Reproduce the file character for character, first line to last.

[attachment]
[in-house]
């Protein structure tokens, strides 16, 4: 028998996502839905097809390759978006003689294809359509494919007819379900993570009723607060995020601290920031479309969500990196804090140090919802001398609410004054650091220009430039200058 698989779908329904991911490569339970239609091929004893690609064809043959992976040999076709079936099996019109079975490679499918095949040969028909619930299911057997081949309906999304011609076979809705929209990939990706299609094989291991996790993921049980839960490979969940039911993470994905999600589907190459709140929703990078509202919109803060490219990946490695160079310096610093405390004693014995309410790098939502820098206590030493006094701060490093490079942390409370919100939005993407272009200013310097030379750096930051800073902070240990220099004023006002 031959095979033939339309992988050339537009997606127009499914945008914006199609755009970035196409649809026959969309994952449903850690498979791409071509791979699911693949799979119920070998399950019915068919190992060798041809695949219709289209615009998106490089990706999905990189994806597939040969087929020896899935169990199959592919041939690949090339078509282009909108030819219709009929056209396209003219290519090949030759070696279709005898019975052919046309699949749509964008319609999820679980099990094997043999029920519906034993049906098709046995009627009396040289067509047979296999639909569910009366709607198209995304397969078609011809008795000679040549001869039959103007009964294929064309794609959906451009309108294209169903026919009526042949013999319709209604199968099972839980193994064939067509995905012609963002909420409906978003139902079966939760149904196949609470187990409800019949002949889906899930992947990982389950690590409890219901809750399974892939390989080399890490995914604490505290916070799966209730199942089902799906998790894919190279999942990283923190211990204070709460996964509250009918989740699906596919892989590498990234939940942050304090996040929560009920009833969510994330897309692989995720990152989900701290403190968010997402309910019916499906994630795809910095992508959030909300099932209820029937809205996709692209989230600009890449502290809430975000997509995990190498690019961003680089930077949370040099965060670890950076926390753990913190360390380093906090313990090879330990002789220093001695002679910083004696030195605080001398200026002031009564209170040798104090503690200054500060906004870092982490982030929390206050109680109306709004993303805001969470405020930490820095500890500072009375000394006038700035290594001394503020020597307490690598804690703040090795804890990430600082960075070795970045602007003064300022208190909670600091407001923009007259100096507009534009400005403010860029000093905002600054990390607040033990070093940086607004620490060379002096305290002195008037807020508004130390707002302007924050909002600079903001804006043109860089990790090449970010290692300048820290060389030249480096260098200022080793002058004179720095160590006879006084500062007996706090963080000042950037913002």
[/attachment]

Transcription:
[in-house]
């Protein structure tokens, strides 16, 4: 028998996502839905097809390759978006003689294809359509494919007819379900993570009723607060995020601290920031479309969500990196804090140090919802001398609410004054650091220009430039200058 698989779908329904991911490569339970239609091929004893690609064809043959992976040999076709079936099996019109079975490679499918095949040969028909619930299911057997081949309906999304011609076979809705929209990939990706299609094989291991996790993921049980839960490979969940039911993470994905999600589907190459709140929703990078509202919109803060490219990946490695160079310096610093405390004693014995309410790098939502820098206590030493006094701060490093490079942390409370919100939005993407272009200013310097030379750096930051800073902070240990220099004023006002 031959095979033939339309992988050339537009997606127009499914945008914006199609755009970035196409649809026959969309994952449903850690498979791409071509791979699911693949799979119920070998399950019915068919190992060798041809695949219709289209615009998106490089990706999905990189994806597939040969087929020896899935169990199959592919041939690949090339078509282009909108030819219709009929056209396209003219290519090949030759070696279709005898019975052919046309699949749509964008319609999820679980099990094997043999029920519906034993049906098709046995009627009396040289067509047979296999639909569910009366709607198209995304397969078609011809008795000679040549001869039959103007009964294929064309794609959906451009309108294209169903026919009526042949013999319709209604199968099972839980193994064939067509995905012609963002909420409906978003139902079966939760149904196949609470187990409800019949002949889906899930992947990982389950690590409890219901809750399974892939390989080399890490995914604490505290916070799966209730199942089902799906998790894919190279999942990283923190211990204070709460996964509250009918989740699906596919892989590498990234939940942050304090996040929560009920009833969510994330897309692989995720990152989900701290403190968010997402309910019916499906994630795809910095992508959030909300099932209820029937809205996709692209989230600009890449502290809430975000997509995990190498690019961003680089930077949370040099965060670890950076926390753990913190360390380093906090313990090879330990002789220093001695002679910083004696030195605080001398200026002031009564209170040798104090503690200054500060906004870092982490982030929390206050109680109306709004993303805001969470405020930490820095500890500072009375000394006038700035290594001394503020020597307490690598804690703040090795804890990430600082960075070795970045602007003064300022208190909670600091407001923009007259100096507009534009400005403010860029000093905002600054990390607040033990070093940086607004620490060379002096305290002195008037807020508004130390707002302007924050909002600079903001804006043109860089990790090449970010290692300048820290060389030249480096260098200022080793002058004179720095160590006879006084500062007996706090963080000042950037913002």